If only Kogan wanted to compete with the mobile broadband providers…..

    The ALDI deals does offer a 365 day low call and data usage mobile plan that I’m signing myself up to. Aldi use the same network as Kogan – but for those that use a lot of data on their mobile phones the Kogan deal is still better.

  • etbe

    Geoff: If you get your number transitioned to Kogan (or any other telco) then your Telstra SIM ceases working. If you wanted to go back to Telstra after that you would have to get a new contract with Telstra and apply to have the number transferred.

    Scott: We have to hope that they interpret the conditions in a sane way and don’t try to prevent me from paying for my parents’ service. They also have conditions against copyright/trademark infringement and infringing any laws relating to censorship!

    Let’s hope that such insanity is just lawyer stuff that won’t apply IRL.

  • AJ

    This may sound like a stupid question but can you still RECEIVE international calls on Kogan WITHOUT the bolt-on package.

    Would be great if someone could let me know. I’m looking at going for Kogan.

  • etbe

    AJ: I don’t believe that there are any restrictions on receiving calls. In Australia it’s always free to receive calls (apart from “collect” calls) so there wouldn’t be any reason to do otherwise.

  • Tris

    Hi guys and gals,

    Any word on receiving international SMS? Is the bolt on needed to just get them in even if it is free?

    I have just ported over and find that I can’t receive from foreign phones.

    Thanks in advance


  • Update on Kogan limitations (the same does not apply to ALDI):-

    Dear Scott Ferguson,

    Kogan Mobile would like to advise you that our records show that during a 30 day period prior to today you exceeded the allowed daily data limit of 400MB per day on 3 or more occasions.

    Kogan Mobile strives to provide its customers with the best value mobile and data plans in Australia.

    Our Acceptable Use Policy is designed to ensure the integrity of the mobile network, so that it is fairly available for all our customers

    We understand that excess usage can be accidental. As such, we do not propose to take any further action at this time, other than this email notice.

    Please ensure in future that you comply with our Acceptable Use Policy.

    Future breach of our Acceptable Use Policy by downloading or uploading more than 1GB of data in a single 24 hour period, or more than 400MB on 3 or more days within any 30 day period may result in appropriate action under clause 6.2 and 6.3 of the Acceptable Use Policy.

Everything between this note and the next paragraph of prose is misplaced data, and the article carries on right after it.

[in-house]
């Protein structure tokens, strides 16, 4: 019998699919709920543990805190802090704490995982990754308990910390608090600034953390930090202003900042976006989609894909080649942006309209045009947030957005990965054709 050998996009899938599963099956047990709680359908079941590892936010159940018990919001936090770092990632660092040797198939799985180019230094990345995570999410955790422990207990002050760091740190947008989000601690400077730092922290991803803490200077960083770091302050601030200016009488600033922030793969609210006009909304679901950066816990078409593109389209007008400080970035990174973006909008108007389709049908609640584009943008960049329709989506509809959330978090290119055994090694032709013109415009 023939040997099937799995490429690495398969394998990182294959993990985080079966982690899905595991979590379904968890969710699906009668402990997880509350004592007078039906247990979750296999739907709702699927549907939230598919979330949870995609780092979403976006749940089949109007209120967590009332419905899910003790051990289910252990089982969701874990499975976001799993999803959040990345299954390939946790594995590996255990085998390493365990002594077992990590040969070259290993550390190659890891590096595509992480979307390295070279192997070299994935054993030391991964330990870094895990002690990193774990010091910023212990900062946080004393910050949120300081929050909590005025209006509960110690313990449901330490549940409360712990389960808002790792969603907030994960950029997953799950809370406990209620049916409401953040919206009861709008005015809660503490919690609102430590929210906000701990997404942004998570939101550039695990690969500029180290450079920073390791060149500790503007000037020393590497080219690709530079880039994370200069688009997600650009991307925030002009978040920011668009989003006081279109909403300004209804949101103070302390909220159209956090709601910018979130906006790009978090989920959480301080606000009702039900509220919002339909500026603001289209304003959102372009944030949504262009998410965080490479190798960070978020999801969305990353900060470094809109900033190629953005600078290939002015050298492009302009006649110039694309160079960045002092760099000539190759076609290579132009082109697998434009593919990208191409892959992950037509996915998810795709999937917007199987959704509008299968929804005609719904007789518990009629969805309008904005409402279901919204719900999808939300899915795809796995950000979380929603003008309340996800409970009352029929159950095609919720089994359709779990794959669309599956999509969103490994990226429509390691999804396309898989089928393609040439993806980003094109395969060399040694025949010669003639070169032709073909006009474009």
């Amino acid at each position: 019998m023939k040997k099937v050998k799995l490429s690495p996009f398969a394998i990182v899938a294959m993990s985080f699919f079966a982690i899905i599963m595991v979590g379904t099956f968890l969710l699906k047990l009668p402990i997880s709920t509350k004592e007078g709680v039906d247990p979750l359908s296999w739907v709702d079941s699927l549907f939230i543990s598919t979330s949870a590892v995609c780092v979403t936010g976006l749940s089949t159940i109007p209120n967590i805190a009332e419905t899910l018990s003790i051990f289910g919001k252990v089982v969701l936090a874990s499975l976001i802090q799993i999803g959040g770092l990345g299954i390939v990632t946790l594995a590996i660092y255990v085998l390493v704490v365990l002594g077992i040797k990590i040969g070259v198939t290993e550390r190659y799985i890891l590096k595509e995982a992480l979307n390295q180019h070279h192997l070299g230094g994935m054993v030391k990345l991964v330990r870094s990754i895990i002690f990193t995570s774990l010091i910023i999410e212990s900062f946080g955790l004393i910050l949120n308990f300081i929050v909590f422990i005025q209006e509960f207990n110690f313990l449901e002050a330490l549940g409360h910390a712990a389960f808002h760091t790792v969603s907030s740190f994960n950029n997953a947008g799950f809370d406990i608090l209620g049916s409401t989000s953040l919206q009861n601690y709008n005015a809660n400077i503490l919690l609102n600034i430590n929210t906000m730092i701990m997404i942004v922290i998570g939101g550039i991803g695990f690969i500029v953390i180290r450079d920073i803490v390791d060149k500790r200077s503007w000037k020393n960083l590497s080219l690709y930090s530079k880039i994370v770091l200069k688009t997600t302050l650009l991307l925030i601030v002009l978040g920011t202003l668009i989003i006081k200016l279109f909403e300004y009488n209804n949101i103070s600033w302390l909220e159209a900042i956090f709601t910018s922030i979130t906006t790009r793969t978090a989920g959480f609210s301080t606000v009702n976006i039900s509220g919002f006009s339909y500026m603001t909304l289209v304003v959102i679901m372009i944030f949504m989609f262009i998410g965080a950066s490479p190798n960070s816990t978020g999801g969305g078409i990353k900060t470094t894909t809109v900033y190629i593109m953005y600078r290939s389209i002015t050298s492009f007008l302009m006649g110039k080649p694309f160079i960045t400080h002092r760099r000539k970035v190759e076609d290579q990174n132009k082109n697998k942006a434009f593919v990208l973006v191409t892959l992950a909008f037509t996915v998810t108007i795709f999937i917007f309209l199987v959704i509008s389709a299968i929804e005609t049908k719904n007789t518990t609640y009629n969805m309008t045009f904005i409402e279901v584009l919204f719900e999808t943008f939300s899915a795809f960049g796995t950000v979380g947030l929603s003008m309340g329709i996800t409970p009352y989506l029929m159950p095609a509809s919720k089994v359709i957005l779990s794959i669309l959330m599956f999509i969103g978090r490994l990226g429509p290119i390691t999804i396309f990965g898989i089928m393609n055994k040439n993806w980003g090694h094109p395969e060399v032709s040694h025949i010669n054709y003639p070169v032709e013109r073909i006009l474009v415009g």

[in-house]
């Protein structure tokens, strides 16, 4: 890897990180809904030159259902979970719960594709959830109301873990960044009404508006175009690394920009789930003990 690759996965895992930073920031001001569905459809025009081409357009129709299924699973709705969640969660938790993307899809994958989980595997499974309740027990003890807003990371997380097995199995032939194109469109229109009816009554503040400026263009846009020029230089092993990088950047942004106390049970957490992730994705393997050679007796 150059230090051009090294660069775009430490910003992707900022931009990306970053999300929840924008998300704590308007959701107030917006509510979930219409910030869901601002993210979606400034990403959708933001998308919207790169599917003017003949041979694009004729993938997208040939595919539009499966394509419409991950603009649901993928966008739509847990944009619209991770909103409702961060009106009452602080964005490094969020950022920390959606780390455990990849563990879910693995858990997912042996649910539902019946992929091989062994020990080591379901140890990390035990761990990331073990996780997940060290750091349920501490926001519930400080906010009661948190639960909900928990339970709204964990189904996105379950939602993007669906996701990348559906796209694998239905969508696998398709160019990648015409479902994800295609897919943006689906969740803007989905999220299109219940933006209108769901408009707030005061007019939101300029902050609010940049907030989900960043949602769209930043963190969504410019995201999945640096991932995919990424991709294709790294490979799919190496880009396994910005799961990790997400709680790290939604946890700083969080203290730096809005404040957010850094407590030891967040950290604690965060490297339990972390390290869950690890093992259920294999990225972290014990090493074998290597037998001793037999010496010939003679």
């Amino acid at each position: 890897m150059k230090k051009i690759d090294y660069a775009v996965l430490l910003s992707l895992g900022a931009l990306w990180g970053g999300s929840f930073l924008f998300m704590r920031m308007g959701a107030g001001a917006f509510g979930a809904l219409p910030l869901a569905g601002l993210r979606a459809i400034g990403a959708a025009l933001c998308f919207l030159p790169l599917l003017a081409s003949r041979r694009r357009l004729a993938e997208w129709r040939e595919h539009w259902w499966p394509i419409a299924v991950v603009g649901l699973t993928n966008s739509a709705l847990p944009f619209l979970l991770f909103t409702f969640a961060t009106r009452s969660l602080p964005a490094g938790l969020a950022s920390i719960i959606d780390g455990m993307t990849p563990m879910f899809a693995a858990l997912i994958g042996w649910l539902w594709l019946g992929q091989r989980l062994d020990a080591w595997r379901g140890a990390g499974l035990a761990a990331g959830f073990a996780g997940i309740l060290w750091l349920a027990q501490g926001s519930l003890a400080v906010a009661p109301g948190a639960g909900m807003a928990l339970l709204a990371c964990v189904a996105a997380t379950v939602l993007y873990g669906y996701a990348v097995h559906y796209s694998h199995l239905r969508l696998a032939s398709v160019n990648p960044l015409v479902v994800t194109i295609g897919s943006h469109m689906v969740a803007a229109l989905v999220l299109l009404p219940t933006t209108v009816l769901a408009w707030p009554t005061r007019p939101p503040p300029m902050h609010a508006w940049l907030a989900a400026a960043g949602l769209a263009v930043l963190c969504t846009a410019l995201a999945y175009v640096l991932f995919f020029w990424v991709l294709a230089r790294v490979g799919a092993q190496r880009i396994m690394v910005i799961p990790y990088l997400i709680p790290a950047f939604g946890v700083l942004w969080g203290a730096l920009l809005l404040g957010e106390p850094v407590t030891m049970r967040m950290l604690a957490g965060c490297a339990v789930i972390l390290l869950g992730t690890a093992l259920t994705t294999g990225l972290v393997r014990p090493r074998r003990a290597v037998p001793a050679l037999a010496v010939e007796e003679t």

For handy tips on how to reduce your data usage, please have a look at this article.

    Thank you for choosing Kogan Mobile.

    Kind Regards,
    Kogan Mobile

    P.S. the wait for the $5 trial SIM cards is now 6 – 8 weeks unless you pay and additional $10.

  • etbe

    Tris: I have no problems receiving SMS from other countries.

    Scott: Thanks for that information. In regard to the 6-8 week wait, I recently bought a Samsung Galaxy Note 2 from Kogan and my free SIM arrived less than 3 weeks after placing the order. Maybe people who buy expensive phones get priority service.

  • @etbe
    Maybe – it’d make sense (to me). When KoganMobile first launched my $5 SIM (also) took 3-4 weeks to arrive and there was no “expedited delivery” for an additional $10. The 6-8 week delivery time and the expedited option only recently appeared (as did the clarification on download limits).

    I receive international SMS (I’ve won both the Microsoft and the British Tobacco lotteries!) and I’ve never had the Premium Service addon. But I did have to manually configure one phone to enable MMS and data, SMS and calls worked “out of the box”.

  • etbe

    Scott: I just tell people not to send me MMS. As every phone is capable of email it’s a much better option to email pictures in full resolution than to send MMS which are reduced quality pictures that can only be viewed on a phone, cost excess fees, and are generally annoying.

    In regard to international communication one advantage I have is a standing account with that I use for Nagios messages. On the rare occasions when I need to send an international SMS I can usually ssh to a server and send it via clickatell. I haven’t yet needed a direct reply to an international SMS.

  • @etbe
    I currently use gsms for scripted (free) SMS, though it relies on a, um, commercial calendar provider. But I’m looking at self-hosted calendar options and clickatell could be useful then. Thanks.